Tennessee Execution Manual Found to be Full of Errors
An Associated Press investigation of Tennessee's "Manual for Execution" found that the guide for lethal injections contains conflicting instructions and mixes new procedures with old guidelines for carrying out electrocutions. The manual instructs prison officials to shave the condemned prisoner's head prior to an execution, as if preparing him for electrocution, and orders that they have a fire extinguisher nearby. It also provides instructions for controlling the voltage flowing to an electric chair, and instructs the facility manager to disconnect the electrical cables in the rear of the chair before a doctor checks whether the lethal injection was successful.
Earlier this month, Tennessee Governor Phil Bredesen suspended executions in the state due to concerns about the state's lethal injection procedures. He called the manual a "cut-and-paste job" that needs significant revision. Correction Commissioner George Little says the manual is the result of human error and poor proofreading.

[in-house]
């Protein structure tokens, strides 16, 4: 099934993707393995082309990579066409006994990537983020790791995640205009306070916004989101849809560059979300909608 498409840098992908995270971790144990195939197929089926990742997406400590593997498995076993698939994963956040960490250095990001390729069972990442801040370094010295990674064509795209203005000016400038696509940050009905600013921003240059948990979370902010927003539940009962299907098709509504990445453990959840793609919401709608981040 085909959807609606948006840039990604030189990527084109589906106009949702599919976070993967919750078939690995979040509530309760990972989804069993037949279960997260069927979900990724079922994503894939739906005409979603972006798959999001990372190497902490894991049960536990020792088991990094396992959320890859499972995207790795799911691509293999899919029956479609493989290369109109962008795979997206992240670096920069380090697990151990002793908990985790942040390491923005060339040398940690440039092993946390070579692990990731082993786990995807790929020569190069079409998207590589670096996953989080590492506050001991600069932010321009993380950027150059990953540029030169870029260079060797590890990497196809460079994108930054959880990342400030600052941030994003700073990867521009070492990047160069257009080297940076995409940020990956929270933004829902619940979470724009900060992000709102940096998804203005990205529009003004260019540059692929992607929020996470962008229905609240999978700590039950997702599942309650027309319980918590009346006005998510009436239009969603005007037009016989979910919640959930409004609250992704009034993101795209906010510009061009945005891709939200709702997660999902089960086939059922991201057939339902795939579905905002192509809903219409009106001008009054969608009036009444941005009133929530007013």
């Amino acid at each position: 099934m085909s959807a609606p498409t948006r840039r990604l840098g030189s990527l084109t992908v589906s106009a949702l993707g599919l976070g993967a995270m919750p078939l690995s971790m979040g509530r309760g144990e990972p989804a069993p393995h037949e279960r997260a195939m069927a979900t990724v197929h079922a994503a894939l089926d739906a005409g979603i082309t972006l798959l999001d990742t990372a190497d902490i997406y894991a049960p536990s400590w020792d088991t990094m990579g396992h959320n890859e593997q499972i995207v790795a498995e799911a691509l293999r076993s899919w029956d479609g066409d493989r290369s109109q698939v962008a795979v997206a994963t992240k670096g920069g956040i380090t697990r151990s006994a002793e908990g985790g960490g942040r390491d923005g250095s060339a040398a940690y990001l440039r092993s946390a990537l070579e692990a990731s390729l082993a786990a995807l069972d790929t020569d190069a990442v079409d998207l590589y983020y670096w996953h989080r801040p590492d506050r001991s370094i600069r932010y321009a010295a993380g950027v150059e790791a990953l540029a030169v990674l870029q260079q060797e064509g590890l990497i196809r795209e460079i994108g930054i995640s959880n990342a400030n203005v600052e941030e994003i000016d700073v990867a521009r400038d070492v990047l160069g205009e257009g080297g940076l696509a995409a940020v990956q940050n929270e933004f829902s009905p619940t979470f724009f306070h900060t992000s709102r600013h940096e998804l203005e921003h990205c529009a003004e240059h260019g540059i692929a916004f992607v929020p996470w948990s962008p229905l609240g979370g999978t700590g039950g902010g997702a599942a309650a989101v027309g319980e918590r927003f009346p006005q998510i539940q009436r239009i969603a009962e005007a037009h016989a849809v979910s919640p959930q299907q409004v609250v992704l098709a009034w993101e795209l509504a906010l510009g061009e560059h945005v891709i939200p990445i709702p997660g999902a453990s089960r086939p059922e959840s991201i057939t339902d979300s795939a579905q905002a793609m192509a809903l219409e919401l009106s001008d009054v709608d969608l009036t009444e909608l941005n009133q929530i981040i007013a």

The manual states that a doctor should slice deeply into an inmate's limb if technicians cannot insert the lethal injection catheter into a vein. This practice has been challenged in other states as cruel and unusual punishment and for violating a doctor's oath to not harm a patient.
Commissioner Little said that the execution teams have relied on "oral tradition" and that routine drills have ensured that lethal injections have been given properly. Gov. Bredesen has asked that the manual revisions be completed by May 2.
(Associated Press, February 10, 2007). See Lethal Injection.